Abstract: The Institute of Medicine's (IOM) landmark report, To Err is Human, 1 estimated that 98,000 deaths occur annually due to medical errors in the United States. This report generated a renewed national interest in adverse events in health care. Transparency, the free, uninhibited sharing of information, is fundamental to reversing this trend and achieving meaningful health care quality and patient safety improvements. Yet, factors such as fear of litigation or adverse professional consequences, embarrassment, misinterpretation of what constitutes harm, disbelief that reporting will lead to improvement, and time required to report hinder transparency efforts. Recognizing that medical errors are usually the result of system errors rather than individual carelessness, public reporting of quality data, root cause analyses, mortality morbidity review processes, and Patient Safety Organizations (PSOs) have emerged as mechanisms to support information sharing and replace the culture of blaming health care professionals with an organizational culture of safety.
In response to the IOM report and concern about growing malpractice costs, a sixteen member Missouri Commission on Patient Safety was appointed in 2003 to study the issue and recommend actions to improve patient safety and prevent medical errors in Missouri. The Commission determined that patient safety activities were fragmented, conducted in isolation, and could not provide an accurate picture of adverse events in the state. Given the lack of a focal point to coordinate patient safety work, the Commission recommended the creation of a private Missouri Center for Patient Safety (the Center) to provide leadership for patient safety improvements including serving as a federally designated Patient Safety Organization (PSO), should proposed federal legislation to establish PSOs be signed into law. This action positioned Missouri at the forefront of the patient safety movement in developing a coordinated system to perform patient safety activities and disseminate learnings. The Center opened in 2005, and in 2008 became one of the first ten entities in the country to meet requirements for federal listing as a PSO.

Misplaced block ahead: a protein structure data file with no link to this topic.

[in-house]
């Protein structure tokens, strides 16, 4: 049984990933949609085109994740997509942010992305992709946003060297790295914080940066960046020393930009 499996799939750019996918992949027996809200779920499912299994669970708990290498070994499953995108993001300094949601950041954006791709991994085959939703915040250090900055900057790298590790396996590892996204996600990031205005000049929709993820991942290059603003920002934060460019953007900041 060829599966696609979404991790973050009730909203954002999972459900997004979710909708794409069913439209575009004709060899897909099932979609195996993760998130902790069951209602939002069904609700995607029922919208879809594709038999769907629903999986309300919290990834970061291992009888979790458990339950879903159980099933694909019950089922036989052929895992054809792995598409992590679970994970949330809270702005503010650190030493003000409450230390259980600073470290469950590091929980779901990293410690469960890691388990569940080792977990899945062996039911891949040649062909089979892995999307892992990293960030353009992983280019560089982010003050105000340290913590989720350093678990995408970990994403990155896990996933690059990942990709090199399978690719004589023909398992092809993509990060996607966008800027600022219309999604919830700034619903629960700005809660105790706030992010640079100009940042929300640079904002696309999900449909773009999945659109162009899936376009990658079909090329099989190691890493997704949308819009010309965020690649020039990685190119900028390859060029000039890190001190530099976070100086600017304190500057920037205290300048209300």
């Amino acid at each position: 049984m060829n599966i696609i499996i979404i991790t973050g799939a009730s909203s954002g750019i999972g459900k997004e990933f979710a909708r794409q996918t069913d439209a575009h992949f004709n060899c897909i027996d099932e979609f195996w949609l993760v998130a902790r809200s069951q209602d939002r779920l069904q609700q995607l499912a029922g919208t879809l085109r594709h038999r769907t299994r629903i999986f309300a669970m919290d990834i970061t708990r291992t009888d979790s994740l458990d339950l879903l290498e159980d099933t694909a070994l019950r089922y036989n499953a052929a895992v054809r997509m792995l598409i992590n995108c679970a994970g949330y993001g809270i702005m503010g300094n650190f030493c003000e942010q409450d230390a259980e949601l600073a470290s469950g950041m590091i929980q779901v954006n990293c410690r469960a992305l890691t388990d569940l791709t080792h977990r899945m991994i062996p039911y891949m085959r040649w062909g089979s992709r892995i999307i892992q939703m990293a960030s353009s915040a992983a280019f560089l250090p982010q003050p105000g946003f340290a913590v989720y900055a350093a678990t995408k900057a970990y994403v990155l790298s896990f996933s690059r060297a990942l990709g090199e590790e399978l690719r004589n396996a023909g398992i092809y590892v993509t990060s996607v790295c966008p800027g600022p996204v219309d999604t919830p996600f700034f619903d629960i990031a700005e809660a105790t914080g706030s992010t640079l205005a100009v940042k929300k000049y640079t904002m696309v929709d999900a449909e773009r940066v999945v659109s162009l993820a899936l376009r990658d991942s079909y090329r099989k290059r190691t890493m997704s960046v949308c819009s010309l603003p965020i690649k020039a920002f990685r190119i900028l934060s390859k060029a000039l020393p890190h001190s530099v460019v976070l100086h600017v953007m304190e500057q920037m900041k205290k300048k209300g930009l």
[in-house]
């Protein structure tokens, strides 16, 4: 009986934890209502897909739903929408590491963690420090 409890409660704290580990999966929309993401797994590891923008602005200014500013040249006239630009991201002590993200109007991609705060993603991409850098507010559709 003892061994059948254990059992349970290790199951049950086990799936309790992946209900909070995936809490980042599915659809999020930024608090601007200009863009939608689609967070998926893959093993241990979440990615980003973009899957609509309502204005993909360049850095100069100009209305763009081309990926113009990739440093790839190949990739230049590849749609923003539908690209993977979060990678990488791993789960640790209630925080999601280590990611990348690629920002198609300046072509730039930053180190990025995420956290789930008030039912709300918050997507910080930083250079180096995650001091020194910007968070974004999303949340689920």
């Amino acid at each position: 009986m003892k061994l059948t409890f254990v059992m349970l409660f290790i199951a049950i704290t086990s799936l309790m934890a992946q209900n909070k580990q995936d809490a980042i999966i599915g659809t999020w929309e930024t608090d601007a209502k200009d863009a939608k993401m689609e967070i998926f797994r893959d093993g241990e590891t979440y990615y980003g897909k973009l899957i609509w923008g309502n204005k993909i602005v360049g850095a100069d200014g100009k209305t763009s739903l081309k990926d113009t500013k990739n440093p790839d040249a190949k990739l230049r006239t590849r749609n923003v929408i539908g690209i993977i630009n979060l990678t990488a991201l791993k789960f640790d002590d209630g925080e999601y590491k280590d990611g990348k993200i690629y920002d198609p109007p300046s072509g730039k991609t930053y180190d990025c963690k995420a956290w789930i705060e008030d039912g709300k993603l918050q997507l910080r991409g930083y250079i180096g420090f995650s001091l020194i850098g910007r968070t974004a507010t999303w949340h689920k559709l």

This paper provides a brief overview of the legal protections available to health care providers that participate in a PSO, discusses the PSO framework as it relates to transparency efforts, and describes how the PSO protections can work synergistically with other reporting mechanisms, including transparency efforts, to achieve safety and quality improvements.
Using Advanced Technology to Pursue Quality & Best Practices
By: Allison J. Bloom, Esq. & Lee Varner, BS EMS, EMT-P| May 2015 | EMS Insider
Program Brief, National Patient Safety Database (NPSD), PSOs: A Summary of 2013 Profiles
By: AHRQ Pub. No. 15-0013-EF | January 2015 | AHRQ
Influencing Leadership Perceptions of Patient Safety Through Just Culture Training